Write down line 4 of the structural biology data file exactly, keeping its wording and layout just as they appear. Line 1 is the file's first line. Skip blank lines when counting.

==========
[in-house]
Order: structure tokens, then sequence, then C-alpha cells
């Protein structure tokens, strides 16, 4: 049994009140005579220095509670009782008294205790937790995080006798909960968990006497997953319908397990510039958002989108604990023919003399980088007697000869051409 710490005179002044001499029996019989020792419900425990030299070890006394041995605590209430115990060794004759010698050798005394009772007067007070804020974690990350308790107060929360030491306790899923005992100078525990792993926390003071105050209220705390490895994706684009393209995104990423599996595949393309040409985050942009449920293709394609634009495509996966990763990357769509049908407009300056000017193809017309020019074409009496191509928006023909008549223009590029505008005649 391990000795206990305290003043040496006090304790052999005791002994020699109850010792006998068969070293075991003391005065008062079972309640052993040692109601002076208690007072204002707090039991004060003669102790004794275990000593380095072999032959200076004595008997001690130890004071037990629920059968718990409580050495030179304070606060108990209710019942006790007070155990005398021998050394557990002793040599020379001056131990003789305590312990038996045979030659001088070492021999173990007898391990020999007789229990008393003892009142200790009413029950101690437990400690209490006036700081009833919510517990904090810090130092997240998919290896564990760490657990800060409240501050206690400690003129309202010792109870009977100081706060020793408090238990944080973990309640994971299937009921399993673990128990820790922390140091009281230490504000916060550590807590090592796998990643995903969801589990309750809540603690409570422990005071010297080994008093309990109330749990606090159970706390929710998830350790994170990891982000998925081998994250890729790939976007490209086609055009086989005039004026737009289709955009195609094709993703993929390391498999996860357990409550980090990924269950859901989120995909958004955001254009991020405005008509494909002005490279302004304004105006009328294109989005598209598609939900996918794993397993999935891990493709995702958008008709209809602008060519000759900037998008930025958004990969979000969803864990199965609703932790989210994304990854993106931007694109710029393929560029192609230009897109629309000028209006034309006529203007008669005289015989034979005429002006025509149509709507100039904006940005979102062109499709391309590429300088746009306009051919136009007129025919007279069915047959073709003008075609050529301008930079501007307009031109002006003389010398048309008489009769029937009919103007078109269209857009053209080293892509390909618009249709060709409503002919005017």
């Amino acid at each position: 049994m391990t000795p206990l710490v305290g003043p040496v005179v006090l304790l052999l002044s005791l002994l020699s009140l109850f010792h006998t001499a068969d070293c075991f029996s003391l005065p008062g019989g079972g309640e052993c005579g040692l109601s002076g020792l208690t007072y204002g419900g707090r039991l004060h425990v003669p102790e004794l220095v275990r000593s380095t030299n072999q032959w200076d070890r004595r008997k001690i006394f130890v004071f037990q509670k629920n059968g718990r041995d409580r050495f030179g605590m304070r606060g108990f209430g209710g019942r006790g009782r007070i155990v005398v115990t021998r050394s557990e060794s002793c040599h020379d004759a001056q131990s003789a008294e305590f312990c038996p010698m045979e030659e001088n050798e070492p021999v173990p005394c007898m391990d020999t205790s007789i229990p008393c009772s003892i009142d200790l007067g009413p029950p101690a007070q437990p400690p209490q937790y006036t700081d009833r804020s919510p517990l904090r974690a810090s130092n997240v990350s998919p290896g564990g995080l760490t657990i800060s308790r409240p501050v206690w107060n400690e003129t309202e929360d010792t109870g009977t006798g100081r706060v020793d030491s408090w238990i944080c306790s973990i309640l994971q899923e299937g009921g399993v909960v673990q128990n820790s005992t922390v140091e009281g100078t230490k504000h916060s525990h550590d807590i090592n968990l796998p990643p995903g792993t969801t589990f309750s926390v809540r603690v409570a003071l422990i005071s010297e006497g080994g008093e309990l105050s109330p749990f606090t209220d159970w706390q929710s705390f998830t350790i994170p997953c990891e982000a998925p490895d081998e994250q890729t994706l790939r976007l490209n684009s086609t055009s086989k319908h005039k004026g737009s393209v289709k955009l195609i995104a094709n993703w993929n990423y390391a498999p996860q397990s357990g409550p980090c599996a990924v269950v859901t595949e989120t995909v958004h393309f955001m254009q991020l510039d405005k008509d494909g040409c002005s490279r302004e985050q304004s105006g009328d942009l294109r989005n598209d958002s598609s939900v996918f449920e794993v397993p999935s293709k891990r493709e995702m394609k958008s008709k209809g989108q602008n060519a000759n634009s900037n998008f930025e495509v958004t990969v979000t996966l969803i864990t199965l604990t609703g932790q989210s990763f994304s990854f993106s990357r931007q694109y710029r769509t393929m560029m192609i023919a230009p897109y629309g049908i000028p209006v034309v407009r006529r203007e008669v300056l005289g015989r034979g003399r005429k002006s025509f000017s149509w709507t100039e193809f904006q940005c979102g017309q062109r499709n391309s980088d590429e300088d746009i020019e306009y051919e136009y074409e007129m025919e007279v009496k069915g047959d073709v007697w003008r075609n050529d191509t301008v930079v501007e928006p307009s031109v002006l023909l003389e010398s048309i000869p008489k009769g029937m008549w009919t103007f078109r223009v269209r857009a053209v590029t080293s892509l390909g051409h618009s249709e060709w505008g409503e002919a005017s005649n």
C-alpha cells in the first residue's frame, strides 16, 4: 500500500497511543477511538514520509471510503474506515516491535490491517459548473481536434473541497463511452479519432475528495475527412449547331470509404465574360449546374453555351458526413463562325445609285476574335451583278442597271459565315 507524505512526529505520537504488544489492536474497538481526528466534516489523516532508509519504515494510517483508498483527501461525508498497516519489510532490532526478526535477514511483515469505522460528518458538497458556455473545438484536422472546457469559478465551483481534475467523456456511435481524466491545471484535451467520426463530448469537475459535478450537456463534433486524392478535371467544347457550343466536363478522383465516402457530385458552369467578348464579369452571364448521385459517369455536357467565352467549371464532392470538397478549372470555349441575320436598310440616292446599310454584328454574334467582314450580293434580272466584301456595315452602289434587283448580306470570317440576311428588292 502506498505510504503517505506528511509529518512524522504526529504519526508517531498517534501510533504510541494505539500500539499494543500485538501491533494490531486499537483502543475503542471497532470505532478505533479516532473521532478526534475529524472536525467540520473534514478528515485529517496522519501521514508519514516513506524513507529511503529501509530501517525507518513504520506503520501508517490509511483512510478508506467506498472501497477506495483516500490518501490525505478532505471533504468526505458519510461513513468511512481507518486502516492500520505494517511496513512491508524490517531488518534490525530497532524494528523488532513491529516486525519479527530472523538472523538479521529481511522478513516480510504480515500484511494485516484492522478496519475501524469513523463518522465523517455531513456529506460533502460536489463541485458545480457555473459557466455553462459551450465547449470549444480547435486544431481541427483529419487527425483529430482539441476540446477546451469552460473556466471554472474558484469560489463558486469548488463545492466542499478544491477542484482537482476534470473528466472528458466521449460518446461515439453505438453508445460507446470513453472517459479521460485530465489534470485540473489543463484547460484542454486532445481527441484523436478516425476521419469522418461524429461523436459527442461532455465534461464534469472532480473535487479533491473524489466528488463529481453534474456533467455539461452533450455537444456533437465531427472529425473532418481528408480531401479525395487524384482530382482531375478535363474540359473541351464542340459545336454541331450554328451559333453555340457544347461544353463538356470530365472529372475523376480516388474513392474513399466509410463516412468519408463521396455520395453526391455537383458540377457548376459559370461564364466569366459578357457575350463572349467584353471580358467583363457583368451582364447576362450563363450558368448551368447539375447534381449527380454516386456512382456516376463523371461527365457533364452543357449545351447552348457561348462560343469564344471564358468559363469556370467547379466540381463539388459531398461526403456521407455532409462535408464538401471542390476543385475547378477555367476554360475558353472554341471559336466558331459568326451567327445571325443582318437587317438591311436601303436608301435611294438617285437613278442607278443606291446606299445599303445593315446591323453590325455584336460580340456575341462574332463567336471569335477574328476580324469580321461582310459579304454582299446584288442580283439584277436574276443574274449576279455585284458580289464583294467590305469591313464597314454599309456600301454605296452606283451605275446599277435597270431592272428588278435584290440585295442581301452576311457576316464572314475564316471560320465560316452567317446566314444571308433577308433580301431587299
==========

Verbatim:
């Amino acid at each position: 049994m391990t000795p206990l710490v305290g003043p040496v005179v006090l304790l052999l002044s005791l002994l020699s009140l109850f010792h006998t001499a068969d070293c075991f029996s003391l005065p008062g019989g079972g309640e052993c005579g040692l109601s002076g020792l208690t007072y204002g419900g707090r039991l004060h425990v003669p102790e004794l220095v275990r000593s380095t030299n072999q032959w200076d070890r004595r008997k001690i006394f130890v004071f037990q509670k629920n059968g718990r041995d409580r050495f030179g605590m304070r606060g108990f209430g209710g019942r006790g009782r007070i155990v005398v115990t021998r050394s557990e060794s002793c040599h020379d004759a001056q131990s003789a008294e305590f312990c038996p010698m045979e030659e001088n050798e070492p021999v173990p005394c007898m391990d020999t205790s007789i229990p008393c009772s003892i009142d200790l007067g009413p029950p101690a007070q437990p400690p209490q937790y006036t700081d009833r804020s919510p517990l904090r974690a810090s130092n997240v990350s998919p290896g564990g995080l760490t657990i800060s308790r409240p501050v206690w107060n400690e003129t309202e929360d010792t109870g009977t006798g100081r706060v020793d030491s408090w238990i944080c306790s973990i309640l994971q899923e299937g009921g399993v909960v673990q128990n820790s005992t922390v140091e009281g100078t230490k504000h916060s525990h550590d807590i090592n968990l796998p990643p995903g792993t969801t589990f309750s926390v809540r603690v409570a003071l422990i005071s010297e006497g080994g008093e309990l105050s109330p749990f606090t209220d159970w706390q929710s705390f998830t350790i994170p997953c990891e982000a998925p490895d081998e994250q890729t994706l790939r976007l490209n684009s086609t055009s086989k319908h005039k004026g737009s393209v289709k955009l195609i995104a094709n993703w993929n990423y390391a498999p996860q397990s357990g409550p980090c599996a990924v269950v859901t595949e989120t995909v958004h393309f955001m254009q991020l510039d405005k008509d494909g040409c002005s490279r302004e985050q304004s105006g009328d942009l294109r989005n598209d958002s598609s939900v996918f449920e794993v397993p999935s293709k891990r493709e995702m394609k958008s008709k209809g989108q602008n060519a000759n634009s900037n998008f930025e495509v958004t990969v979000t996966l969803i864990t199965l604990t609703g932790q989210s990763f994304s990854f993106s990357r931007q694109y710029r769509t393929m560029m192609i023919a230009p897109y629309g049908i000028p209006v034309v407009r006529r203007e008669v300056l005289g015989r034979g003399r005429k002006s025509f000017s149509w709507t100039e193809f904006q940005c979102g017309q062109r499709n391309s980088d590429e300088d746009i020019e306009y051919e136009y074409e007129m025919e007279v009496k069915g047959d073709v007697w003008r075609n050529d191509t301008v930079v501007e928006p307009s031109v002006l023909l003389e010398s048309i000869p008489k009769g029937m008549w009919t103007f078109r223009v269209r857009a053209v590029t080293s892509l390909g051409h618009s249709e060709w505008g409503e002919a005017s005649n």